We surveyed 250 Americans aged 18+ about their experiences with haunted houses. Only 45% of our respondents said they believe in ghosts, but those that did gave us some spooktacular stats to look at and some moving questions to think about.
59% of Americans Have Lived with a Ghost
Post-existential housing crisis
Of those that believe in ghosts, 59% of Americans say they’ve lived in a haunted house. For most people, it just means strange sounds and nightmarish noises. Nothing some earplugs won’t help with. But, at the end of the day, we know that ghost isn’t paying enough in rent to be slamming doors like that.
When it comes to poltergeist problems, 23% of our ghost-ridden respondents moved because they didn't want to live in a haunted house. We think hosting a spooky spirit and all their sounds isn't worth losing sleep.
Only 53% of those who had real-life haunted houses disclosed that fact to their real estate agent or moving company. Turns out that’s a good move. Apparently apparitions don’t sell: 36% of our respondents wouldn't buy a haunted house. Maybe paranormal investigators can team up with home inspectors and make a killing.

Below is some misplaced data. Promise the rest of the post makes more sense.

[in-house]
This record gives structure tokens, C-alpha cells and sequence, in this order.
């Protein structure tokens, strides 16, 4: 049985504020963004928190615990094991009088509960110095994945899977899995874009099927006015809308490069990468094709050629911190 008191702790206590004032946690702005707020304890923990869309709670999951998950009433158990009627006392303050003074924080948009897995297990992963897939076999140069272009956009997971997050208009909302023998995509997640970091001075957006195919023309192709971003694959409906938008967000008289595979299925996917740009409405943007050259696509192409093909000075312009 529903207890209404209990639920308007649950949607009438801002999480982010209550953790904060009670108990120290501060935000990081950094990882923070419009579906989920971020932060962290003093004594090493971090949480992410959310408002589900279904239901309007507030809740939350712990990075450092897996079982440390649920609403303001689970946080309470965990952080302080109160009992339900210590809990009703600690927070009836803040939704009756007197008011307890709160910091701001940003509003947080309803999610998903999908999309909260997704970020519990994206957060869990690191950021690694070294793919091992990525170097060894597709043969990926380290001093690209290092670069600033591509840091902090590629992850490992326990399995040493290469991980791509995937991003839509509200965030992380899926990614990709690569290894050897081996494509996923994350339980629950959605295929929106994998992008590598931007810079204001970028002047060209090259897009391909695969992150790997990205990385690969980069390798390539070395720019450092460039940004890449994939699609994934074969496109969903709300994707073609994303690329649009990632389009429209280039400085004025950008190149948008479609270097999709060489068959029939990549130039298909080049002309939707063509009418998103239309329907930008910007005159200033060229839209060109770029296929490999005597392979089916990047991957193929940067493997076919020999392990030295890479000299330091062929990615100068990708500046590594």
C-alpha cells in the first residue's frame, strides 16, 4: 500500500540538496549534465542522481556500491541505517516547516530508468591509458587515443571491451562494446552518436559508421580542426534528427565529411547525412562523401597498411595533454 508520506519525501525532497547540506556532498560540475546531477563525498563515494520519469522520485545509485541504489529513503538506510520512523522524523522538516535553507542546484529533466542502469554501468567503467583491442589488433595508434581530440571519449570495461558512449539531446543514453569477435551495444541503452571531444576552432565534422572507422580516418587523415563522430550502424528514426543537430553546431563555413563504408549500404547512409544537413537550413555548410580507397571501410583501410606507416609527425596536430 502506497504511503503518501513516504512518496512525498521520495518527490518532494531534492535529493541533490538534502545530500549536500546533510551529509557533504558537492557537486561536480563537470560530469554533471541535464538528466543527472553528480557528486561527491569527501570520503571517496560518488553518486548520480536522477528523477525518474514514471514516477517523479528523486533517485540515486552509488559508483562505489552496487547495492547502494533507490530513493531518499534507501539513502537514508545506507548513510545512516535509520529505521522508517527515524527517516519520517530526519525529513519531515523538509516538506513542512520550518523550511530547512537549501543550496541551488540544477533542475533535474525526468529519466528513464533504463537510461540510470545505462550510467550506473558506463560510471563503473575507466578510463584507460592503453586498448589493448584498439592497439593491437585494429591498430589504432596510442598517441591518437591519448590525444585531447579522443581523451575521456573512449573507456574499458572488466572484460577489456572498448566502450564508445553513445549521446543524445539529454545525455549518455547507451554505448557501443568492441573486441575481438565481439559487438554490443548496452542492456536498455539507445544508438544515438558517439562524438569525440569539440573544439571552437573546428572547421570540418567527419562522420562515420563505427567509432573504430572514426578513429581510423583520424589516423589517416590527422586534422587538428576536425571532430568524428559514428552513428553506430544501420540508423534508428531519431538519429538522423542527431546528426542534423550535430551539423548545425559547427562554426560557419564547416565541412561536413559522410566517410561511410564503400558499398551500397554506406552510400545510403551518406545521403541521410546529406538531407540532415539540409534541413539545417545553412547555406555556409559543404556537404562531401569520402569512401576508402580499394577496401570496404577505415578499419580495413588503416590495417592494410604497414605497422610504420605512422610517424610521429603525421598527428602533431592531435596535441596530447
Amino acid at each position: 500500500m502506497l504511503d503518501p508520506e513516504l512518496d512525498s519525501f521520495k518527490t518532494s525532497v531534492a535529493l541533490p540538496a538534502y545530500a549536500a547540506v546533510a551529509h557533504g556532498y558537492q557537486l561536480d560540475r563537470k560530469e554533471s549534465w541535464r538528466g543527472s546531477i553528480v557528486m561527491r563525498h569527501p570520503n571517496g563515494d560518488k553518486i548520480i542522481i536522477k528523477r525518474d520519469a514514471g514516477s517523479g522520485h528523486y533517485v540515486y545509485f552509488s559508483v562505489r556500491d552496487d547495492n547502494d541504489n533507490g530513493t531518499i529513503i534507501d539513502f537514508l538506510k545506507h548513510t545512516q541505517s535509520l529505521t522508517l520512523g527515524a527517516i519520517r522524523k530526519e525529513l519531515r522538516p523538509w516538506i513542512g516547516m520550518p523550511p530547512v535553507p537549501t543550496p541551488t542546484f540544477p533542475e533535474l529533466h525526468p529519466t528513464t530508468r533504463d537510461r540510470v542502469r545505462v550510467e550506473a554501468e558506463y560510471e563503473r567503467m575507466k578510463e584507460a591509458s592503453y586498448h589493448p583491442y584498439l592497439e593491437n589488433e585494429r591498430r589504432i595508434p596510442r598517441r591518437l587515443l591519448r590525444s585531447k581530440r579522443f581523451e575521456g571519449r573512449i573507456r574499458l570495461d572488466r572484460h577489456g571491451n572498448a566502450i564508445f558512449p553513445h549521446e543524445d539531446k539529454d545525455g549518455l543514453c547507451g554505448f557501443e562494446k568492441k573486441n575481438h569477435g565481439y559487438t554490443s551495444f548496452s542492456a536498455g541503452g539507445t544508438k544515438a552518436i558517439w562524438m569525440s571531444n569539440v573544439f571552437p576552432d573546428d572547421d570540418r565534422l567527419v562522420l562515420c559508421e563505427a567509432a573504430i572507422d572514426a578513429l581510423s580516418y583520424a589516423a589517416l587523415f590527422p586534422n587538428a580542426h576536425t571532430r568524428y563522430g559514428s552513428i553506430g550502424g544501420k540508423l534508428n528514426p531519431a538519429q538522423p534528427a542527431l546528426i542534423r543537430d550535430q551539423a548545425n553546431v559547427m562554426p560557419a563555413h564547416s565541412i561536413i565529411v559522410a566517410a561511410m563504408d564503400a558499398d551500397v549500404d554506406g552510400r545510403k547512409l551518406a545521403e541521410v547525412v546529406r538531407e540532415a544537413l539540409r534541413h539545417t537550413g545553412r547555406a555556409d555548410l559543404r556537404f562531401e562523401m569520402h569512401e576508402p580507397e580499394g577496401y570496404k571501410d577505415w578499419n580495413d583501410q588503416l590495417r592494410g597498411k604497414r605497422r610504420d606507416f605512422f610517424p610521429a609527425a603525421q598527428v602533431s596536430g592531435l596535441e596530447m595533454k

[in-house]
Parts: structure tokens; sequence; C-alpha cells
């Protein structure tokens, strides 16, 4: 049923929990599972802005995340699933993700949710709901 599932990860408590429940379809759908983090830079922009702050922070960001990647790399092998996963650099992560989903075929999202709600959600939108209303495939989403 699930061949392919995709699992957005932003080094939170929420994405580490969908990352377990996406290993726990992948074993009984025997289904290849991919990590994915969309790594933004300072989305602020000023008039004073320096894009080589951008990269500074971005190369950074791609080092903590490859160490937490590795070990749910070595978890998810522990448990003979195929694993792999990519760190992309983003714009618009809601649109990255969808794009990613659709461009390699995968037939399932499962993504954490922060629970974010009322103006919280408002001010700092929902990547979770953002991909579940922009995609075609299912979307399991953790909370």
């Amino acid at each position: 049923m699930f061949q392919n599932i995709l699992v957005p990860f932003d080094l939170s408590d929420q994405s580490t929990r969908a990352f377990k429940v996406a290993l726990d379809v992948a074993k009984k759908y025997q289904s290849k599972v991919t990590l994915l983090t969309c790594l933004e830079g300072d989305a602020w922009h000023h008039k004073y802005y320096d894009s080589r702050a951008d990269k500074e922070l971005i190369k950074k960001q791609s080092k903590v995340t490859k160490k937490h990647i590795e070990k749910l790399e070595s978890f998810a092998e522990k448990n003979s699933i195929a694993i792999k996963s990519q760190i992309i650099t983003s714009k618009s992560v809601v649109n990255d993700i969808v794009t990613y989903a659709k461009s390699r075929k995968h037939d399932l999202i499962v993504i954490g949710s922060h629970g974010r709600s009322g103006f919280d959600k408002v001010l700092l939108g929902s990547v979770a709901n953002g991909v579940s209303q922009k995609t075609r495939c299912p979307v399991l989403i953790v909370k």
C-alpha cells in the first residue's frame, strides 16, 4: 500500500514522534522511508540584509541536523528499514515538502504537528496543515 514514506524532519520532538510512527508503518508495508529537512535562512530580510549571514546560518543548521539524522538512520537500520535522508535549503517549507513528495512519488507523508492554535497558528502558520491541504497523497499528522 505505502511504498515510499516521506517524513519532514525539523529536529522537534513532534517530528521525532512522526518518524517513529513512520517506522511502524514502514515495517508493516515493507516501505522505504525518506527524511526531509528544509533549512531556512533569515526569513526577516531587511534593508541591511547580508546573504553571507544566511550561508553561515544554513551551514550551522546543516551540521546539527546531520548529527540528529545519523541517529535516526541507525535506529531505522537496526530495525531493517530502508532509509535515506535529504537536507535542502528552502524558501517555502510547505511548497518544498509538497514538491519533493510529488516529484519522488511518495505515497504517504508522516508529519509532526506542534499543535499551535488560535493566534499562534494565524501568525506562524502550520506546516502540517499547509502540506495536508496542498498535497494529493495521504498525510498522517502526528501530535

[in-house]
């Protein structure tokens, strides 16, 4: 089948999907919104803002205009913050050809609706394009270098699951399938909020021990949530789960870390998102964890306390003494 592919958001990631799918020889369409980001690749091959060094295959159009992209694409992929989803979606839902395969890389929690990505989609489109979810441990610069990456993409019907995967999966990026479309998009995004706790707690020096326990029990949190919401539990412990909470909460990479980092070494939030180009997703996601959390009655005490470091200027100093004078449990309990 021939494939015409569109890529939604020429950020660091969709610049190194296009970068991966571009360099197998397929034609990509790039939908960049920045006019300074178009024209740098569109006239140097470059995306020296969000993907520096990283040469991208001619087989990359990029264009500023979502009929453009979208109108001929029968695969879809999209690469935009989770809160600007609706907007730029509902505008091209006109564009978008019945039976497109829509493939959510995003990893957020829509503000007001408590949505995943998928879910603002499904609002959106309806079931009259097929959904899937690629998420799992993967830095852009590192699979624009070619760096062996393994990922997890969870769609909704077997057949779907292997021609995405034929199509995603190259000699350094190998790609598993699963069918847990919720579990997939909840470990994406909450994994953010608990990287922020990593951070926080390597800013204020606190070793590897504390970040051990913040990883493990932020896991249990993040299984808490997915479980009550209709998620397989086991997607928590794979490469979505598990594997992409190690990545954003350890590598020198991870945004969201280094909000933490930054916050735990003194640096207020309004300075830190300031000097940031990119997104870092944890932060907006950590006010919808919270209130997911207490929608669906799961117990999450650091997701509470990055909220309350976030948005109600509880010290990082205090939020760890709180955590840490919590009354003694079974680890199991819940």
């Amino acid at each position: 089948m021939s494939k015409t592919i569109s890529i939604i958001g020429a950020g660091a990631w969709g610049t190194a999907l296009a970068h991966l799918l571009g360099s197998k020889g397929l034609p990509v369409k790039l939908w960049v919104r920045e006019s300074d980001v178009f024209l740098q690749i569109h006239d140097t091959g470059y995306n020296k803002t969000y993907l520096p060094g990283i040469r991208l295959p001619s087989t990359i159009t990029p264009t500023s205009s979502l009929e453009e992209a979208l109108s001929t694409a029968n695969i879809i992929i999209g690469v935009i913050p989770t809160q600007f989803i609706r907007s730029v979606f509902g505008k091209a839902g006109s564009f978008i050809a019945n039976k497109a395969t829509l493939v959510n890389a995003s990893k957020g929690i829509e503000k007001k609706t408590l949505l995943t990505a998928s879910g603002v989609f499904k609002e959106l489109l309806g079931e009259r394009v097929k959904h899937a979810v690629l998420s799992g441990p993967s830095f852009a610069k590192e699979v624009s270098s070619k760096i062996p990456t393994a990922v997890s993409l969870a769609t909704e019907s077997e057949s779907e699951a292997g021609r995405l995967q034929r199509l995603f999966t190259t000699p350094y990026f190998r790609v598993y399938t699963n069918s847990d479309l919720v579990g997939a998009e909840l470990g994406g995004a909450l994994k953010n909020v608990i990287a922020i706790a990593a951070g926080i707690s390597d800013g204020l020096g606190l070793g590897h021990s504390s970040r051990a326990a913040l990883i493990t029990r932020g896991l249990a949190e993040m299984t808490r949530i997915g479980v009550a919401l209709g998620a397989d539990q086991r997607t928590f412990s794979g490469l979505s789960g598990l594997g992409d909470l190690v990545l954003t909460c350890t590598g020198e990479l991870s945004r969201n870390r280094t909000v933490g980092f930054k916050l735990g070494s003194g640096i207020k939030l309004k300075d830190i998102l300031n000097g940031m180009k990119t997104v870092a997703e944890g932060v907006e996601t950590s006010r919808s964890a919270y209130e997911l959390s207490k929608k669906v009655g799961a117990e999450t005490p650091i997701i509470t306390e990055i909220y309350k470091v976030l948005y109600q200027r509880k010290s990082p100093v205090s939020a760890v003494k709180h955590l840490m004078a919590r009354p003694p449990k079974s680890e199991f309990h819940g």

A ghost isn't great for most businesses, but some people think you'd pay a premium price for their paranormal pad. Nine of our respondents thought that a ghost would raise a buyer’s perception of their place. Some things (and people) remain unexplainable.
Property to die for
You ever find a bloody great spot just to find out it used to be a bloody, great spot—literally? According to our survey, only 27% of Americans would live in a house where a murder happened. But really—would it kill you to live there?
Whether you believe in ghosts or not, it’s never fun to be trapped in a terrifying place, especially if you’re paying full price. Our advice: ask your landlord for discounted rent if your house is haunted, or see if they’ll cover the exorcism fees (at least).